‘Shadow banking’, ‘rotten tails’ & mortgage boycotts — how China’s housing market unravelled

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China’s economy is slowing down because population growth has slowed down much faster than one would have imagined. As a result, demand has dipped and among the sectors bearing the brunt of this is the Chinese housing market.

Important to note though that China’s economy is not collapsing, what seems to be collapsing is the Chinese real estate sector and the housing market in particular, which contributes tremendously to the Chinese economy — much more than it does in India.

This might also be a function of how quickly China’s gross domestic product (GDP) has grown and how many people have become richer to the extent of having surplus cash to buy homes for themselves. China grew much faster than India in the last 30 years, leading to an increase in the demand for housing, as many wished to move into better houses.

Also, millions of Chinese who previously resided in villages, moved to cities which led to a real estate boom. At its peak, real estate came to contribute more than 30 percent of China’s GDP. In comparison, the contribution of India’s real estate market to the overall economy ranges between 6-7 percent.

Before proceeding any further, it is important to talk about three of China’s biggest real estate and asset management companies, one of which is Evergrande. About two years ago, in December 2021, Evergrande defaulted on its international bond repayments. This was the first sign that a crisis was brewing in China’s real estate sector.

The second of the three companies is Country Garden, among the biggest real estate developers in China, which too defaulted on its international debt payments. Interesting to note is that Yang Huiyan, its chairperson, was ranked the richest woman in Asia in 2021. The company, which has an estimated 3,100 housing projects across China, saw its market cap shrink from a peak of $50 billion in 2018 to $3.5 billion in August this year.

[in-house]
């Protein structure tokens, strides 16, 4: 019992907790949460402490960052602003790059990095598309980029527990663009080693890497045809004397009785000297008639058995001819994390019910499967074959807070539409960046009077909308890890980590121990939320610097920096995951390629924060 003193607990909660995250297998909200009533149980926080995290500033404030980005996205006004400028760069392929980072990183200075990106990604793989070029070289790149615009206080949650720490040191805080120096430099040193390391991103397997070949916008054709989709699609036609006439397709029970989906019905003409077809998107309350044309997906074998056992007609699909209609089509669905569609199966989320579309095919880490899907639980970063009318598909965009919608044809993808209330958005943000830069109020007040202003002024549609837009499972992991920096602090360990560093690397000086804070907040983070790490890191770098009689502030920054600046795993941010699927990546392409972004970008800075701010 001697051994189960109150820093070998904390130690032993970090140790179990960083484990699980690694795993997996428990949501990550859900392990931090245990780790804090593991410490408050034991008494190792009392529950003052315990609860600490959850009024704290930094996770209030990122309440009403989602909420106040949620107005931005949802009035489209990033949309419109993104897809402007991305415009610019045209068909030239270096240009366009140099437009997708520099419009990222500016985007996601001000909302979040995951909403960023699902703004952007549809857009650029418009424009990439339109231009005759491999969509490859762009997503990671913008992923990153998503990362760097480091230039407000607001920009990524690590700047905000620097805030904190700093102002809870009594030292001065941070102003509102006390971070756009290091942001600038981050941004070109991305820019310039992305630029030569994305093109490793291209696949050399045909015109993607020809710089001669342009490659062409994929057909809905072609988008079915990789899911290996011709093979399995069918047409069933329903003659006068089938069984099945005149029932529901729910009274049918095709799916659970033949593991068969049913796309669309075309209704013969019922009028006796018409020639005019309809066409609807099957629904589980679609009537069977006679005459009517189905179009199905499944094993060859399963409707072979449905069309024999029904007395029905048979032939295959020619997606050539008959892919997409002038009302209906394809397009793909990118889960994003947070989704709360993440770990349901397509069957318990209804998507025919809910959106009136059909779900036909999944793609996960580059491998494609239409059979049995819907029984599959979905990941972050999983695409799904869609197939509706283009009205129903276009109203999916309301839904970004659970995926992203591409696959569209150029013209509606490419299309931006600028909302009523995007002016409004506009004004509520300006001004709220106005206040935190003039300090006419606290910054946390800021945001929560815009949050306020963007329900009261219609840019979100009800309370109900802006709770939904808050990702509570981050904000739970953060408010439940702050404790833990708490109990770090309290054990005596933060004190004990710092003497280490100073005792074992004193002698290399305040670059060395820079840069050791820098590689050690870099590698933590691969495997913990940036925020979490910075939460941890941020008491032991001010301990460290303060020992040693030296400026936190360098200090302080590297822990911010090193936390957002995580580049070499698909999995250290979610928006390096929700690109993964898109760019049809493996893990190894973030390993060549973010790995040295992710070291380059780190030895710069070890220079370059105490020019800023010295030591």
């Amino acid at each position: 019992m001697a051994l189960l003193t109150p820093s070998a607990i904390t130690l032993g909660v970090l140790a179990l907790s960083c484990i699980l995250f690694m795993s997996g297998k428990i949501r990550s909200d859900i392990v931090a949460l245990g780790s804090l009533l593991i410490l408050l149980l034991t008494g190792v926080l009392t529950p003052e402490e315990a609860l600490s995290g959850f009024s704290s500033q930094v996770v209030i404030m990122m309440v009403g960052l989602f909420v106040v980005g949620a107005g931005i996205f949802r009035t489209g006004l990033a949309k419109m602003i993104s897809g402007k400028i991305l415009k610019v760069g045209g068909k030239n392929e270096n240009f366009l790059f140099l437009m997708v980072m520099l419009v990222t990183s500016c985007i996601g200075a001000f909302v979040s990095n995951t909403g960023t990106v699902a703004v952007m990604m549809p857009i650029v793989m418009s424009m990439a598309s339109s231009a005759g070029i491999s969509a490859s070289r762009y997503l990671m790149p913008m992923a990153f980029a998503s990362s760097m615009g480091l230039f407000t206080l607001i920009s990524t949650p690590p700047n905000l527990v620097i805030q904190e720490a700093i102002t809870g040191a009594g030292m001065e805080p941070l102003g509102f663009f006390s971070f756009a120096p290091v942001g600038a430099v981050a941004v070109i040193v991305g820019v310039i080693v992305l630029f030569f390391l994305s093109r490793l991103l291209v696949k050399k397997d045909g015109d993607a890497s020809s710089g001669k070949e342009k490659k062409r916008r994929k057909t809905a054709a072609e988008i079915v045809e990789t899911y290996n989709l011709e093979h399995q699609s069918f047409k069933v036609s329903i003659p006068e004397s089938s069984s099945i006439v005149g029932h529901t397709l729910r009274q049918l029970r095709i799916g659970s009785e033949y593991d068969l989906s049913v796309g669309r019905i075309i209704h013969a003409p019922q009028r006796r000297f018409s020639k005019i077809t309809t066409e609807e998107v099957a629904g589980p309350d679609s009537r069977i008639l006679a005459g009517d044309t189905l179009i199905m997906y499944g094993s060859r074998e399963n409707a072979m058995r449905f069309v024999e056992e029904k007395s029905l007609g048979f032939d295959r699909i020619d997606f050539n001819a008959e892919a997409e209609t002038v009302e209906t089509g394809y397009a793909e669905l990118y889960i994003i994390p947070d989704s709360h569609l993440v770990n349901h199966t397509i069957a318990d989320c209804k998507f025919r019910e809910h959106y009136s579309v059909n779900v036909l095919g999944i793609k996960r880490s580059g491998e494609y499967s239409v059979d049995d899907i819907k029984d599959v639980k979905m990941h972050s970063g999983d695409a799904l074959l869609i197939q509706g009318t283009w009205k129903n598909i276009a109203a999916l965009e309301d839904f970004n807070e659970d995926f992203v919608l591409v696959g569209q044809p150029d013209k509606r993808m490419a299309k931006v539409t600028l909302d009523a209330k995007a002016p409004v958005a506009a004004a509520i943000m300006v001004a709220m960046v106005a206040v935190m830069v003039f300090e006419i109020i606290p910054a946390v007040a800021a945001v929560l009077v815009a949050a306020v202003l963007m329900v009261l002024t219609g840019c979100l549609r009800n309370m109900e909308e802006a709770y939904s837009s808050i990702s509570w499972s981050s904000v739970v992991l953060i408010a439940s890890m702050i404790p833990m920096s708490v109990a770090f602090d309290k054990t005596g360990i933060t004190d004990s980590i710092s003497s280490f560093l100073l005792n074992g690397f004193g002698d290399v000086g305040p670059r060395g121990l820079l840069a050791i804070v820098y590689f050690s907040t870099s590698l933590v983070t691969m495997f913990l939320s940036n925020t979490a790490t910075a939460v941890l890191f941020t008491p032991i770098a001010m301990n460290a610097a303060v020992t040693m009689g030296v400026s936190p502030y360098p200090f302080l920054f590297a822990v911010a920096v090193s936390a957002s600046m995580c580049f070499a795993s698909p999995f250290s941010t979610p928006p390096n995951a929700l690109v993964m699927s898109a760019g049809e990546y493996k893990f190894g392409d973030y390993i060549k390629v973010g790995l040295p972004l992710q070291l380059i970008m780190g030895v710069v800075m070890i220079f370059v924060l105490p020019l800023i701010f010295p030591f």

Finally, there is Zhongzhi. Founded in 1995 by Xie Zhikun, who once worked for a printing press, Zhongzhi is not a real estate company but rather a major lender to the sector. It is a prominent player in what is known as China’s ‘shadow banking’ industry.

In simple terms, ‘shadow banking’ refers to a system of financial institutions which take deposits and give out loans without due diligence otherwise required by law. The size of China’s ‘shadow banking’ sector is estimated to be around $3 trillion — nearly the size of the French economy.

Zhongzhi too has now defaulted on its repayments, issuing a statement acknowledging a shortfall of $36.7 billion in its balance sheet. Following the death of its founder in 2021, Zhongzhi saw the exit of many key employees and this subsequently resulted in the company declaring ‘insolvency’. It has been in the news this past week because two senior executives of companies linked to Zhongzhi seem to have gone missing.


Rotten tails & mortgage boycotts

This brings us to the bigger question. As many 20 million households in China are waiting to take delivery of apartments for which they have already paid by borrowing from ‘shadow banking’ organisations or NBFCs. A similar problem exists in India. By some estimates, nearly 4.8 lakh homes are under stress in India, compared to the 20 million in China.

In the case of China, there are two terms that are key to understanding the housing crisis: ‘rotten tails’ and mortgage boycotts. 

The phrase ‘rotten tails’ is the exact translation of a Chinese expression and is now being used to describe apartment buildings or projects where the structure has been erected, but the building itself is still not liveable. These projects remain stalled for a number of reasons, ranging from the builder running short of funds to homebuyers being duped.

Against this backdrop, homebuyers are forced to think why they should keep paying back their lenders for a sum they borrowed to pay for homes they can’t inhabit.

As a consequence, many Chinese homebuyers are now carrying out a mortgage boycott.

To counter this problem, the People’s Bank of China pledged $77 billion, besides offering interest-free loans, provided that this money is lent to the ‘shadow banking’ industry which was financing the real estate market.

However, the banks seem uninterested, because they recognise that the monkey of defaults is being shifted from the backs of the real estate developers and ‘shadow banking’ industry, only to be placed on their backs.

Copyright Greekcitytimes 2024